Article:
The world is on the move and people are travelling more than ever. It is estimated that by 2030, a global population of 8.5 billion people will take approximately 2 billion international trips, according to a report by the World Tourism Organisation.
While travel has progressed in leaps and bounds, so have travellers, which means we need to be constantly transforming and enhancing ourselves. This is key to delivering the right mix of services to cater to guests from existing and new emerging market segments.
Over the years the traditional hospitality model has developed into a more multi-faceted approach from the basic amenities such as swimming pools, gyms, tennis courts and possibly a golf course, to state-of-the-art business and conference centres and health spas that encompass so much more than just a vacation destination. These developments have had a substantial influence on the economic growth of the hospitality industry.
Looking at the industry over the next five years, there are a growing number of new hotels planned for the South African market, according to the PWC Hotels outlook: 2017-2021. The report also indicates that the overall number of available rooms is expected to increase at a 0.9% compound annual rate, thereby adding 2,700 rooms over this period. Continuous investment to unlock the substantial potential of our industry is fundamental to staying at the forefront. It’s about looking to the future with innovation in our minds and our guests’ best interests in our hearts.
Riding the wave of travel trends
Let’s face it, what kept customers happy 10 years ago no longer works today and unless you embrace the ever-changing travel trends of consumers you will find yourself left in the dust.
Technology is top of the list for the way in which it has forever changed the way we travel. The internet, smartphones, electronic payments and the power of social media have given consumers a voice directly to venues and with each other. While this can be challenging in some instances, it also brings an opportunity to embrace low-cost, wide-reaching platforms that allow instant communication with our market and a potent means of quality control. We need to bear in mind that as consumers use technology they become more knowledgeable about hospitality on a global scale and with that, their expectations become greater.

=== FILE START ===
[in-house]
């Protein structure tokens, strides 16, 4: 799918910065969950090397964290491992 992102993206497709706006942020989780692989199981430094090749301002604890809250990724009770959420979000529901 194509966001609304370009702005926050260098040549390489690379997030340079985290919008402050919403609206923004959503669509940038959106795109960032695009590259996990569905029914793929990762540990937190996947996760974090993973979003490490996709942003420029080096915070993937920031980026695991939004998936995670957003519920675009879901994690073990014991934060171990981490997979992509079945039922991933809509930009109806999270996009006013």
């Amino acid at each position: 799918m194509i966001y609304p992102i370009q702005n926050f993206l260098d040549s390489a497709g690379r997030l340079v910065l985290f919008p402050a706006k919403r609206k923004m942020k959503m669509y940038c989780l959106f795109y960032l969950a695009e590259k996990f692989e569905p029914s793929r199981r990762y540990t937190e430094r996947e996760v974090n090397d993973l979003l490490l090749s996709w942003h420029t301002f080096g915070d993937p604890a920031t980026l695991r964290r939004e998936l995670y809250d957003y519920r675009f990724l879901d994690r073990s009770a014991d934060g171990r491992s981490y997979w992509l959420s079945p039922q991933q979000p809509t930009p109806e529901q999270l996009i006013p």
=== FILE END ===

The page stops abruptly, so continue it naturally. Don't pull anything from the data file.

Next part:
Another topical travel trend is eco-friendly tourism, especially with the impact of Cape Town’s water crisis. ‘Going Green’ is no longer just a buzz phrase and it’s only a matter of time before green practices in the hospitality industry become a baseline requirement. Our industry can influence change, and there needs to be a progressive step in that direction. We want guests to be part of the sustainable tourism experience when visiting our properties in the hope that this will lead to them adopting some of these measures when they return home.
Health and wellness is a global awareness drive that has become a travel trend influencer as well. Healthier lifestyles now dictate the type of hotels or resorts where these travellers want to stay, and their decisions are based on the amenities and even the menu offered. For many, it could be the ‘deal breaker’ when planning a vacation or business trip, and it’s not limited to health spas or a golf course. An array of activities such as mountain biking, hiking trails and horse-riding that cater to an outdoor healthier entertainment programme are sought after.
Thanks to a ‘mobile-job’ era, business travellers are now taking the opportunity of a few extra days of relaxation while attending to business, making the bleisure trend an emerging global phenomenon. Considering our tight economy, this offers an affordable way of rejuvenation which will grow this category of travel in 2018 and beyond.
Promoting local tourism
There’s so much available in our own backyard. South Africa is widely known as one of the most sought-after destinations in the world, thanks to an abundance of natural beauty, pristine coastlines, exciting wildlife and berg experiences, great weather and our unique rainbow nation of diverse cultures that is steeped in history.
Whether it’s for brand-new discoveries, or returning to old favourites, hospitality players are perfectly positioned to encourage holidaymakers to learn more about our country’s beauty and heritage, which includes the promotion and support of local economies and communities as well.
Ensure that your staff are kept up to date with the local tourist hub so that they can encourage guests to explore nearby attractions, taste local cuisine and support local artists and entrepreneurs. This approach will play a pivotal role in making a far-reaching impact in the local tourism value chain.
Service must be at the heart of the industry
Here’s the thing: we are constantly working on multiple channels to improve our operations and service levels. And why? Because we know that there is nothing more important in the hospitality industry.
The direct spin-off to great service is skills training and development. So, if you are not investing in staff training you are bound to face challenges in service delivery and will ultimately struggle to stay afloat in the current economy. Training needs to encompass all aspects of your business, as each person impacts customer service in one way or another. Furthermore, an investment in skills training is the best way to reduce employee turnover, which is one of the biggest drains on the hospitality industry.
Bear in mind that while all customers are not the same, there is one thing that makes them all happy – superior service. Because when you think about it, the agenda of our industry is to make people happy.
https://www.ith.org.za/wp-content/uploads/2018/08/ITHSA-BLOG-2.png5501000adminhttps://ith.org.za/wp-content/uploads/2017/06/ithsa-logo.pngadmin2018-08-17 11:29:542018-09-04 09:02:27A pioneering approach to the hospitality industry